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PJ Online homeThe Salvadore
Vol 273 No 7314 p286-287
28 August 2004

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Letters to the Editor

Personal control

Further clarification needed regarding GSL medicines

Clarification has muddied the waters

Further clarification needed regarding GSL medicines

From Mr S. Vohra, MRPharmS

The article “Statutory Committee clarification on meaning of ‘personal control’” (PJ, 7 August, p203) does not mention how staff are to manage general sale list medicines, only giving advice to close the dispensary and not sell any pharmacy medicines. I have been told by my local pharmaceutical inspector that GSL medicines and items such as corn plasters should also not be sold since the customer is purchasing these from a pharmacy and appropriate questions should be asked about the purchase, eg, in the case of customers buying items to treat foot conditions they may have unknown diabetes. The Statutory Committee needs to further clarify this point and the accountability or responsibility of staff in selling such items whenever the pharmacist is not present.

Samir Vohra
Clinical Governance Facilitator
Chorley & South Ribble Primary Care Trust


Clarification has muddied the waters

From Dr G. E. Applebe, FRPharmS

I applaud the courage of the chairman of the Statutory Committee, Lord Fraser of Carmyllie, for his attempt to clarify the concept of personal control reported in The Journal (PJ, 7 August, p203). I must first however correct your editorial on the topic, which states that the concept had not been tested in the courts. The High Court did deal with the topic (Hygienic Stores Ltd v Coombes) in 1937. Although this case was based on the earlier legislation the wording of the 1933 Act was similar to that in the current Medicines Act.

In the case Lord Fraser was considering the pharmacist had believed that it was in order for the pharmacy to be open without a pharmacist provided POM or P medicines were not handed out or sold. Indeed the pharmacist was following the guidelines in the ‘Medicines, ethics and practice’ guide, subject to the caveat that the absence of the pharmacist should be a temporary one, eg, during lunch break, going to the bank, etc. This “policy” was that followed by the inspectorate, at least during the period that I was in the Society’s law department (1964–91). It was also the principle followed by the Statutory Committee over those years. Lord Fraser appears to advocate the same principle except that he puts no limit on the pharmacist’s absence: an hour, a week, a month, etc?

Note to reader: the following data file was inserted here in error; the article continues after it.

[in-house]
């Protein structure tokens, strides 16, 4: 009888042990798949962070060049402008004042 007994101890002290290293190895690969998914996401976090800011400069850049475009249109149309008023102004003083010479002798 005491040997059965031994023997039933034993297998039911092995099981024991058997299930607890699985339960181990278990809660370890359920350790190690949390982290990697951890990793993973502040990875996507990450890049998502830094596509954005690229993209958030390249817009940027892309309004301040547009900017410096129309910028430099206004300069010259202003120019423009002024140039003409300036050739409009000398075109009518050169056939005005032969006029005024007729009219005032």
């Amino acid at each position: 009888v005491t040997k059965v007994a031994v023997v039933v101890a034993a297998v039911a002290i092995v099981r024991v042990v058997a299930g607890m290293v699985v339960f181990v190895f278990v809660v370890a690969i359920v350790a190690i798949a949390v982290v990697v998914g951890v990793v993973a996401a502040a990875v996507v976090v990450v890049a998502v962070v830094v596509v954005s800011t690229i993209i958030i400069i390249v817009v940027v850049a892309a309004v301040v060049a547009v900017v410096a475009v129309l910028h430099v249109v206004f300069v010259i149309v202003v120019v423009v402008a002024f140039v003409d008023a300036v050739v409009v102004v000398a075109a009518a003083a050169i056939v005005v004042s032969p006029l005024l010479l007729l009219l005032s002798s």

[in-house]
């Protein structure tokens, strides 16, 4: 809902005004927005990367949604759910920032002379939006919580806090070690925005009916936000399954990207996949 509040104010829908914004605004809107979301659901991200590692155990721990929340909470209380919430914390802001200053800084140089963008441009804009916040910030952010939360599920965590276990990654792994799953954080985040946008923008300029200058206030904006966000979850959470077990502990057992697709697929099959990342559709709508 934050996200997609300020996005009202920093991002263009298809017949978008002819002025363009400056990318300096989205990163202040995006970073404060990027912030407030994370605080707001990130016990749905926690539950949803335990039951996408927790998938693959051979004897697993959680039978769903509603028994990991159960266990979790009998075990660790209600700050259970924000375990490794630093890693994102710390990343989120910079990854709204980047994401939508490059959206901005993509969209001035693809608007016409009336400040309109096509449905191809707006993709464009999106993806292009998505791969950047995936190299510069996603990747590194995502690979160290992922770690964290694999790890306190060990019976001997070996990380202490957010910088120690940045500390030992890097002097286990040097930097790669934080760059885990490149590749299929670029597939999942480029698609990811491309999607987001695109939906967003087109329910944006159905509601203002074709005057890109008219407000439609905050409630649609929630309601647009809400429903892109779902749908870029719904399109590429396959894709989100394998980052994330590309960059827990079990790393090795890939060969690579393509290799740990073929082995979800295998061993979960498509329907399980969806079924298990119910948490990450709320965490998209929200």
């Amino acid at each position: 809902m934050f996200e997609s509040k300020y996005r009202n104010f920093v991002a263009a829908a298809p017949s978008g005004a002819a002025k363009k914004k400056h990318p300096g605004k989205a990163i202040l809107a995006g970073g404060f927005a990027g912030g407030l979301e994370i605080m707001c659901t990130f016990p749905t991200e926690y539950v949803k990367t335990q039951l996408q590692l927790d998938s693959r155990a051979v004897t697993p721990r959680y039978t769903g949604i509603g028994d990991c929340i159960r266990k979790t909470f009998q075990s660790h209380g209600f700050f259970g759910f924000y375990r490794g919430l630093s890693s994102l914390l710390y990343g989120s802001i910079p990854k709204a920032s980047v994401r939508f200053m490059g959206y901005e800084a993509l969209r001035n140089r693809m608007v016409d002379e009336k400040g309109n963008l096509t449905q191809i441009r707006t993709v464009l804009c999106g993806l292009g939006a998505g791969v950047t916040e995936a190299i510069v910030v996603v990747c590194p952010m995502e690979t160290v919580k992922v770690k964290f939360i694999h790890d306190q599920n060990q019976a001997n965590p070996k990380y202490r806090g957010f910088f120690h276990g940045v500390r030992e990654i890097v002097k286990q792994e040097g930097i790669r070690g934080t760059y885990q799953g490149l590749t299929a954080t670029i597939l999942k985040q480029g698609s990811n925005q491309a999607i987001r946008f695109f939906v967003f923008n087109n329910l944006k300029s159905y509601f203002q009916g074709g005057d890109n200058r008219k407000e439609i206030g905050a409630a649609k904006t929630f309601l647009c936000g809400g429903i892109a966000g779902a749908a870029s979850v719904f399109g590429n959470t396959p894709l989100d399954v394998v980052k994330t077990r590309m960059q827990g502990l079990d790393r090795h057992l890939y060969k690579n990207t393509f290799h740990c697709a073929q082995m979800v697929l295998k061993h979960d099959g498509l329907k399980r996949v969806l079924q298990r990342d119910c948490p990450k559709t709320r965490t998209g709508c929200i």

I believe that Lord Fraser’s “clarification” tends to muddy the waters in that he introduces several terms which do not appear in the Medicines Act. His main thrust introduces phrases such as “items not requiring the agreement or approval of a pharmacist” and “items that require the presence of a pharmacist”. The crunch words in the Medicines Act are “supervision” of POM and P medicines and “personal control” of all medicines. The Act is silent on the words “agreement”, “approval” and “presence”.

Throughout his decision, Lord Fraser does not mention even once the sale of general sale list medicines. These are the medicines which have caused problems with personal control over the years. It is impractical in a modern pharmacy to separate or lock away the dispensary and all medicines.

The Act requires that, in order that a person shall be a person lawfully conducting a retail pharmacy business, the business, so far as it concerns the retail sale at those premises of medicinal products (whether they are medicinal products on a general sale list or not), or the supply at those premises of such products, is under the personal control of a pharmacist.

Lord Fraser uses the phrase: “I understand that Parliament intended the premises can be opened or remain open provided nothing requiring the presence of the pharmacist is handed over in his absence.” The concept of the presence of the pharmacist is not in the statute. It was my understanding when the Medicines Bill was going through the House of Commons in 1967 that medicines should only be available from pharmacies and sold under the supervision of a pharmacist. An exemption, the general sale list, was created for products which could safely be sold other than through a pharmacy but in a pharmacy they remain under the personal control of a pharmacist.

Lord Fraser’s words seem to widen the door permitting pharmacists to be absent from the pharmacy provided there is no sale of POM or P medicines, a principle followed by the Society over the years but always with important caveats limiting that absence. The Society, and its Council, have also stated on numerous occasions that when a pharmacy is open, the public expect a pharmacist to be present. That is the added value that a pharmacist brings to the public, otherwise why have a pharmacist at all?

One eminent chairman of the Statutory Committee, while I was his secretary, in dealing with a personal control issue said that he would not attempt to define the term and tread where angels feared to go other than to say it all depended on individual cases and individual circumstances. I commend Lord Fraser in raising this thorny issue once again but sadly I do not believe his decision has resolved the matter.

Perhaps it is time to change the law and look at a new Medicines Act. Surely this is overdue bearing in mind the changes in outlook and policies over the past 35 years. After all we are seeking legislative changes for pharmacy so why not legislative changes for those products which pharmacists supply?

Gordon Appelbe
London SE19

 

A Law and Ethics Bulletin clarifying personal control is published in this week’s issue (p298).
EDITOR

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